Courses for Winter 2018

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Location: Geer Village
Times: Monday, 10am-noon
Dates: Jan 15 - Feb 5
Sessions: 4

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The Prohibition Experiment


1. Introduction- Drinking habits of America from colonial days to January 16,1920 and beyond. What standards were set and how did they change?
2. How did Prohibition come about? We will explore the diverse forces which impacted this decision to change the Constitution including women's rights, religion, organized crime, politics, economics, immigrants and many other factors.
3."That Americans would agree to relinquish their booze was as improbable as it was astonishing." (Okrent, LAST CALL) What was life like under Prohibition and how such an unprecedented degree of government interference in the private lives of Americans changed the country?
4. Conclusions- What lessons were learned from this period in history that could be applied to the present? Can we as individuals and groups make a difference? How do we bring the factions together to do what is best for our country and the world?


Instructor: David Bayersdorfer
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Location: Geer Village
Times: Tuesday, 10am-noon
Dates: Jan 16 - Feb 6
Sessions: 4

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World War I


World War I: The War that Changed the World - in Ways Seen and Unseen

Part 1- Causes of the War and why the US did not want to enter;
Part 2- Technological advances of the War;
Part 3- Political Changes Brought on by the War; and
Part 4- The Lost Generation: Europe, 1919-1929


Instructor: Hamish Lutris
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Location: Noble Horizons
Times: Wednesday, 10am-noon
Dates: Jan 17 - March 7
Sessions: 8

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Playreading


This term we will continue with a collection of fairly modern plays (1944-1975). Since we will use the same book from the fall term, students from the fall term will not need to obtain a book. New participants are asked to obtain “Nine Plays of the Modern Theatre”, edited and with an introduction by Harold Clurman. The book is available at Amazon:

www.amazon.com/Nine-Plays-Modern-Theater-Rhinoceros/dp/0802150322/ref=sr_1_1?ie=UTF8&qid=1508358132&sr=8-1&keywords=nine+plays+of+the+modern+theater

Instructor: Rosemary Farnsworth
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Location: Geer Village
Times: Thursday, 10am-noon
Dates: Jan 18 - March 8
Sessions: 8

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Reading Shakespeare Aloud


Reading Shakespeare’s plays can present special challenges. The unfamiliar words, peculiar spellings and opaque allusions often throw us a curve, but much of this confusion may be eliminated when Reading Shakespeare – Aloud! Often, the sound of the words spoken carries the meaning along even when one might stumble over the individual sense of the words themselves.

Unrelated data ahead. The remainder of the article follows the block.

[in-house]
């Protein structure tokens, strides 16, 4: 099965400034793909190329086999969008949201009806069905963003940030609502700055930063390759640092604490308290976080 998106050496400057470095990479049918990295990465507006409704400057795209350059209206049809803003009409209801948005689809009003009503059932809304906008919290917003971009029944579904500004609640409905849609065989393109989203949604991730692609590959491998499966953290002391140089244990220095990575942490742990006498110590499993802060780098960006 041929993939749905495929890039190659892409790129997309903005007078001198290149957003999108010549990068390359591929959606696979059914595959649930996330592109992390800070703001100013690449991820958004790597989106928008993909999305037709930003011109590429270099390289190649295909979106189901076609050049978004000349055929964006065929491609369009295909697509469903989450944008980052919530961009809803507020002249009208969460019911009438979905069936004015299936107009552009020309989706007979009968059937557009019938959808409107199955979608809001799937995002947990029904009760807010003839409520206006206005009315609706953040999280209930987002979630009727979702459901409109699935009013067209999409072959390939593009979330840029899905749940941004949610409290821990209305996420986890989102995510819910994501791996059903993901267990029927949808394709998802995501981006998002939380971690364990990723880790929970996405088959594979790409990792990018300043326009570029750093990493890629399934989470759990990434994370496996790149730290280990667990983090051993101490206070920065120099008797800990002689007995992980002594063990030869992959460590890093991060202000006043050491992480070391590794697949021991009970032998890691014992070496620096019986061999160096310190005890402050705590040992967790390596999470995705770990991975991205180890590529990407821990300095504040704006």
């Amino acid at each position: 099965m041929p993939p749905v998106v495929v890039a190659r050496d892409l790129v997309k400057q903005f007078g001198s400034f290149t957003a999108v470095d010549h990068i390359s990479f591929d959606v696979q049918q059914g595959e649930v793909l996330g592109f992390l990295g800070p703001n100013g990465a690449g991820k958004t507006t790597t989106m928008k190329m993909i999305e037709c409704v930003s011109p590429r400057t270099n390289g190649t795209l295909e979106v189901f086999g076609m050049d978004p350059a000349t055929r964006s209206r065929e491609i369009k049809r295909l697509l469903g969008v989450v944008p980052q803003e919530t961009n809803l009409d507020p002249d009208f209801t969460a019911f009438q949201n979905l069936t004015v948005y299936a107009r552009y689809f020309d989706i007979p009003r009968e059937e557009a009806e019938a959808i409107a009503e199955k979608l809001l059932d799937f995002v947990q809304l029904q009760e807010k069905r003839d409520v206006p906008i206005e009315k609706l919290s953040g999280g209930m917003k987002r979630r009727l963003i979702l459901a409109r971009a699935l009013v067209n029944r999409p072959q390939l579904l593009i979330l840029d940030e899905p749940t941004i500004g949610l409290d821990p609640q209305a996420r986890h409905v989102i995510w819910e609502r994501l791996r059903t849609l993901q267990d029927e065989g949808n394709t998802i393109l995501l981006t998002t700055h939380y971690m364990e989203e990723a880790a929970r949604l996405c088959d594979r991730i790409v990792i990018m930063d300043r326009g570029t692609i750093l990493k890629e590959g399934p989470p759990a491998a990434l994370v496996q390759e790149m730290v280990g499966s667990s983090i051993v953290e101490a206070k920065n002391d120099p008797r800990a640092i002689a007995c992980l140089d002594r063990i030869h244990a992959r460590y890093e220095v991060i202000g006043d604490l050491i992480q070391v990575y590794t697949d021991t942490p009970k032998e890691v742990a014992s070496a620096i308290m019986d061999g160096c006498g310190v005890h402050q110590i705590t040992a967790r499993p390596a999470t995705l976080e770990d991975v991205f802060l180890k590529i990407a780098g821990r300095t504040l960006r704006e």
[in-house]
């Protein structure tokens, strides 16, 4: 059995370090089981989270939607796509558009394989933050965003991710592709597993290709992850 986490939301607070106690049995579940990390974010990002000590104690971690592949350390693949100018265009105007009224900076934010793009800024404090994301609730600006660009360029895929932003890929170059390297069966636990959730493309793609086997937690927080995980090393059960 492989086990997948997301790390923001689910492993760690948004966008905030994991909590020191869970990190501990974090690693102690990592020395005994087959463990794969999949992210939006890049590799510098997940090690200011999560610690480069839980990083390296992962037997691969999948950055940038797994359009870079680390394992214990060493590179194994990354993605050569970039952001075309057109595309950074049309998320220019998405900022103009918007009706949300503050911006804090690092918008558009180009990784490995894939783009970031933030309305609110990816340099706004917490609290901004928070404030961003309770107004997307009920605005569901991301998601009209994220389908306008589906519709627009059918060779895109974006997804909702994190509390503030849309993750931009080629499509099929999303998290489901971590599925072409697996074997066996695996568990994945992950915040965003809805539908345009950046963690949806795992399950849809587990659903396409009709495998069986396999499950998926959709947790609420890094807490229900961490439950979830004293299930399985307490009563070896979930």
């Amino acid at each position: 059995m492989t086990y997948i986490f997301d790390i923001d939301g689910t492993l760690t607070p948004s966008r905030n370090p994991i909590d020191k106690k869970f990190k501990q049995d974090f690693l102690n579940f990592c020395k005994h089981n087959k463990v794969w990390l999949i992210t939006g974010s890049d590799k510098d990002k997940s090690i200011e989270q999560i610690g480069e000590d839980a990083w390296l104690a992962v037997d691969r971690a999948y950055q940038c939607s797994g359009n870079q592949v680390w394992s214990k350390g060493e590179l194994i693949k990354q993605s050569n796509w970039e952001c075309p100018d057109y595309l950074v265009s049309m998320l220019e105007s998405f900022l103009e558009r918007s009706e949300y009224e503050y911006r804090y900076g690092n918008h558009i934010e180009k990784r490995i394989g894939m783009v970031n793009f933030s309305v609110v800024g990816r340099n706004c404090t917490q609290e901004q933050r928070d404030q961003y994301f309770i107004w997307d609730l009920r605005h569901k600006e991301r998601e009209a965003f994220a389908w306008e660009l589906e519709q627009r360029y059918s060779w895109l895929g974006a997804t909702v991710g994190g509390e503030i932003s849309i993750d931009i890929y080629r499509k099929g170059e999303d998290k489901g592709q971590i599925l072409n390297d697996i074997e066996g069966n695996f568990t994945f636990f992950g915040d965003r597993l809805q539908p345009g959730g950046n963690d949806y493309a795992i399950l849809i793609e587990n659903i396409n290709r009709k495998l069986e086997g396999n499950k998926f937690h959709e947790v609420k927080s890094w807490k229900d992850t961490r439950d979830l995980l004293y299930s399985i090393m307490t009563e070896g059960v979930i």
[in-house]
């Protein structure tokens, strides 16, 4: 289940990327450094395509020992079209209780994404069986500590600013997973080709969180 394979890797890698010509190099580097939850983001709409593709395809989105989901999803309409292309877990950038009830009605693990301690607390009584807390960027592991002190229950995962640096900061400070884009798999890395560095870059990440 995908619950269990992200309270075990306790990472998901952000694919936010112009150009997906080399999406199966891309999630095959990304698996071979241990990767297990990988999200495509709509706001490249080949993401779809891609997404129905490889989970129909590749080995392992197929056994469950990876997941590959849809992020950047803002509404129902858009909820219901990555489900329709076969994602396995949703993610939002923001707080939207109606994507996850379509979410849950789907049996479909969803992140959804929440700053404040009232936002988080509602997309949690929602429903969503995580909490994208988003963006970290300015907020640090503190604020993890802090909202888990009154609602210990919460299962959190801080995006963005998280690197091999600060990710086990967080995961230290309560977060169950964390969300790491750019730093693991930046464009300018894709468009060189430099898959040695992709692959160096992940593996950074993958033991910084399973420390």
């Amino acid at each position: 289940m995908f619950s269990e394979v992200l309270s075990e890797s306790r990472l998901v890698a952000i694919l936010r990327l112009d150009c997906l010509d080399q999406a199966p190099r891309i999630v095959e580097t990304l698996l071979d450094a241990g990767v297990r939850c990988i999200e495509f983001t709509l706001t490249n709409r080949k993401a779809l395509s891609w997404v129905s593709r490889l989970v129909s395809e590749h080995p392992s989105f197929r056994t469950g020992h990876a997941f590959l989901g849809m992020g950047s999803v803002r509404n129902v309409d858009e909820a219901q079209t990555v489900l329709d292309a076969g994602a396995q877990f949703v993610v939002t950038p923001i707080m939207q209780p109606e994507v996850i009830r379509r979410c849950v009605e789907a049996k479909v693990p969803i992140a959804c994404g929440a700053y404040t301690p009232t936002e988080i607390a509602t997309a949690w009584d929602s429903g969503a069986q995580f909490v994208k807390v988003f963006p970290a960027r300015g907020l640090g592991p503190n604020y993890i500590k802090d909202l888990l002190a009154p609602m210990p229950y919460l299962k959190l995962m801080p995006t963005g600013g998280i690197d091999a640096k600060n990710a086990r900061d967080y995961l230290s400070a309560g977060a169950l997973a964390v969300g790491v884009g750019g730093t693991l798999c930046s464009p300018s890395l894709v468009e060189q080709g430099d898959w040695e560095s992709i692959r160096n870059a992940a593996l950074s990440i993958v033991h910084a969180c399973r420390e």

Described in the Keatsian sonnet “On Sitting Down To Read King Lear Once Again” as ‘the fierce dispute/betwixt damnation and impassioned clay,’ Shakespeare’s rather dark tale seems just right for a winter’s exploration of sound and sense voiced by aging parents, thankless children, loyal subjects, tender fools. There will be some discussion of interpretation (is the play hopeful? nihilistic?), but mostly we will seek the pleasure of hearing these memorable characters through our own efforts as players to, as Hamlet would put it, 'speak the speech"!


Instructor: Tames_&_ Liebergall
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Location: Noble Horizons
Times: Friday, 10am-noon
Dates: Jan 12 - Feb 16
Sessions: 6

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Men Plan - The Gods Laugh


The course will cover selected historical events characterized by unexpected consequences, collateral damages or unforced failures.

Sessions one and two: "Roman Republic, Roman Empire, Roman Failure". Using a timeline approach we will follow the Roman rise and fall through the republic, the Punic Wars, transition to empire and finally the fall.

Session three: "The Rough Men of the Reformation" We will look at some of the leaders of the Reformation, with their virtues and failings. They were not sweet, meek and mild!

Session four: "US Presidential Elections of 1834 and 1838". You think politics are nasty and unpredictable now?

Session five: "The Spanish American and Philippine American Wars" From fighting oppressors to being oppressors.

Session six: "Schwarze Kapelle- The Black Orchestra" The most competently staffed German organization dedicated to removing Hitler failed in this all-important objective. There were many separate failures but one of the over riding difficulties was the Allies adherence to the doctrine of "Unconditional Surrender".


Instructor: Thomas Key
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